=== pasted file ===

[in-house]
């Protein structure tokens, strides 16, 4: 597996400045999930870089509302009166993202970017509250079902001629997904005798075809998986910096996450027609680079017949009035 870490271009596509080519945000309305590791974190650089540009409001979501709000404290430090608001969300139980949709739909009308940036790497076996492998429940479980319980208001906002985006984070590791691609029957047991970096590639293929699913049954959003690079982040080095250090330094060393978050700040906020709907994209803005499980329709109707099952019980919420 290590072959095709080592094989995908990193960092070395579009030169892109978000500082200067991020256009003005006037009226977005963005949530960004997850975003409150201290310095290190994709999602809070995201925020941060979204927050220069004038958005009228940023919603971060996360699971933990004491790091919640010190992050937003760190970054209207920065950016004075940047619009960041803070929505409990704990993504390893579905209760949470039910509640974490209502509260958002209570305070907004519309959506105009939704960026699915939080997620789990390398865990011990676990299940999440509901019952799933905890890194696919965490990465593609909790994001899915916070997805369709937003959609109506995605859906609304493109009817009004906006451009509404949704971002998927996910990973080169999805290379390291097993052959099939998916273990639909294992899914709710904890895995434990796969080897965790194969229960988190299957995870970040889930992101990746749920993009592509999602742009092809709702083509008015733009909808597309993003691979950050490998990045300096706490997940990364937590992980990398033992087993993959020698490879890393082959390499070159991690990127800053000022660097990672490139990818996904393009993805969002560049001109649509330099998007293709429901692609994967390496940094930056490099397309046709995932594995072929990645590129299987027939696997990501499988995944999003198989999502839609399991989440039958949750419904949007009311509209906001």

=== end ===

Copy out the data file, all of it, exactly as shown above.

[in-house]
């Protein structure tokens, strides 16, 4: 597996400045999930870089509302009166993202970017509250079902001629997904005798075809998986910096996450027609680079017949009035 870490271009596509080519945000309305590791974190650089540009409001979501709000404290430090608001969300139980949709739909009308940036790497076996492998429940479980319980208001906002985006984070590791691609029957047991970096590639293929699913049954959003690079982040080095250090330094060393978050700040906020709907994209803005499980329709109707099952019980919420 290590072959095709080592094989995908990193960092070395579009030169892109978000500082200067991020256009003005006037009226977005963005949530960004997850975003409150201290310095290190994709999602809070995201925020941060979204927050220069004038958005009228940023919603971060996360699971933990004491790091919640010190992050937003760190970054209207920065950016004075940047619009960041803070929505409990704990993504390893579905209760949470039910509640974490209502509260958002209570305070907004519309959506105009939704960026699915939080997620789990390398865990011990676990299940999440509901019952799933905890890194696919965490990465593609909790994001899915916070997805369709937003959609109506995605859906609304493109009817009004906006451009509404949704971002998927996910990973080169999805290379390291097993052959099939998916273990639909294992899914709710904890895995434990796969080897965790194969229960988190299957995870970040889930992101990746749920993009592509999602742009092809709702083509008015733009909808597309993003691979950050490998990045300096706490997940990364937590992980990398033992087993993959020698490879890393082959390499070159991690990127800053000022660097990672490139990818996904393009993805969002560049001109649509330099998007293709429901692609994967390496940094930056490099397309046709995932594995072929990645590129299987027939696997990501499988995944999003198989999502839609399991989440039958949750419904949007009311509209906001």